The next day, brought me back to reality. I had my hair cut, and returned for my first 'fitting'. Pam took one look at the dress, pins in hand, and told me that she would prefer not to do it. Shock and anxiety hit people in many different ways. I laugh. In fact, I do not just laugh, I giggle uncontrollably. I was once in a store where someone told the proprietors of a recent tragic death. Whilst everyone was stunned, I looked like I was at a comedy festival! Howling hysterically at the top of my voice, everyone stopped what they were doing, and were curious as to the punchline. 'She can't do the alterations', I chuckled, whilst standing in a gown that was made for someone at least three inches taller. No one dared ask why I was chortling, although no one could see why it was so funny. Attempting to apologise to Pam was not successful, and after she had given me a name and telephone number of a fellow seamstress, she left, leaving me to hobble back to the bathroom, in my not high enough heels, still laughing like a hyena.
The seamstress was very accommodating. As I felt I could not make another unscheduled exit from the office, she made an appointment for the next morning. I gave her a description of the dress, the material and style, and she acknowledged, in rather a heavy central (I think) European accent, that she could make the alterations. I described, again, the dress, the material and style, and she further acknowledged that she would make alterations to a long dress, and once again that she was equipped to alter any style. By the third time, she was beginning to regret answering the telephone but was very gracious and told me she would be waiting for me at 11am. Having no experience with this new game, once again, I was in panic mode. Before leaving on Thursday, although I knew the approximate whereabouts, I looked online for a map to the tailor. The reviews that popped up were all very positive, apart from one, who said, 'she was very cold'. I assumed this was her personality rather than her body temperature, and left the office for another nervous breakdown. I think the 'coldness' of the lady was more due to her not having confidence in the language, than her manner, as she was delightful. She was, after all, offering a service, and not a friendship. She smiled politely, and I described what needed to be done. She, in not so many words, told me that I had no idea what needed to be altered, but showed me how she could take care of it. She was a pinning magician! Of course, my time restraint was a problem, and she could not promise to have it done before Labor Day. I didn't laugh. I didn't cry. I sighed, heavily, and asked when she thought it might be available. Taking great pity upon me, and sensing that anxiety levels were truly off the scale, she promised I could have it the Wednesday before the holiday weekend. Perhaps the curtsy was a slight overkill, but I could not express my gratitude enough. She promised it would look beautiful!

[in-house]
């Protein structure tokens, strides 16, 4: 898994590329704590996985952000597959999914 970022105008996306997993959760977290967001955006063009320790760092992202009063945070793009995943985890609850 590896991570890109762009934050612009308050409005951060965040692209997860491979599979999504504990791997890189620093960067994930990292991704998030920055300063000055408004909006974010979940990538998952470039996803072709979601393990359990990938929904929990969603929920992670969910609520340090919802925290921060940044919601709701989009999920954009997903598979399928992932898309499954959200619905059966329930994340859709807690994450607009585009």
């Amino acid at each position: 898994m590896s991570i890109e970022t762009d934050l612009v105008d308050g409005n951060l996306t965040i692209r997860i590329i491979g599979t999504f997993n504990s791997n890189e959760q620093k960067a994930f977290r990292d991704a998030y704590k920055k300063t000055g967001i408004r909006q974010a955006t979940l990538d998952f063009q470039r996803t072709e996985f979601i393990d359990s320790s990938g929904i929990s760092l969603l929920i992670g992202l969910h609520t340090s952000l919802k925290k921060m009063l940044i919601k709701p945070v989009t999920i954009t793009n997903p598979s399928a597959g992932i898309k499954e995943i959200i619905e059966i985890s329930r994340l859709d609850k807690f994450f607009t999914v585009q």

With shoes, hat and dress (well almost the latter) all taken care of, I thought I was well prepared and ready to go. How wrong could I be. With a modicum of excitement in my voice, I told my mother I was (almost) ready to go! However, when she asked what colour I had chosen for my accessories, all I could think of was the words uttered by Lady Bracknell, in 'The Importance of Being Ernest'; 'A handbag!?' I shrieked! I had not contemplated a source for carrying objects that had, up until now, seemed superfluous. I would, of course, want to have a camera, a phone, and no doubt a tissue. It would not be proper to have one stuffed into my bra strap, or up my sleeve, as is my usual practice, (I am now referring to tissues, and not the former items!) Was there anything else that I could have possibly forgotten!
Saturday finally arrived, and I completed my usual chores in record time, being ready to leave the house by ten. Tax free weekend could be enjoyed without having to look for special occasion wear, although I must say that my shopping gene had gone sought refuge in a non-commercial zone. The trip itself was rather a lot of fun, and my inexcusable intolerance for the lack of common sense was, as always, present. However, with the thought of having to recheck my check list, I think it advisable that I revisit the subject in ...... another story,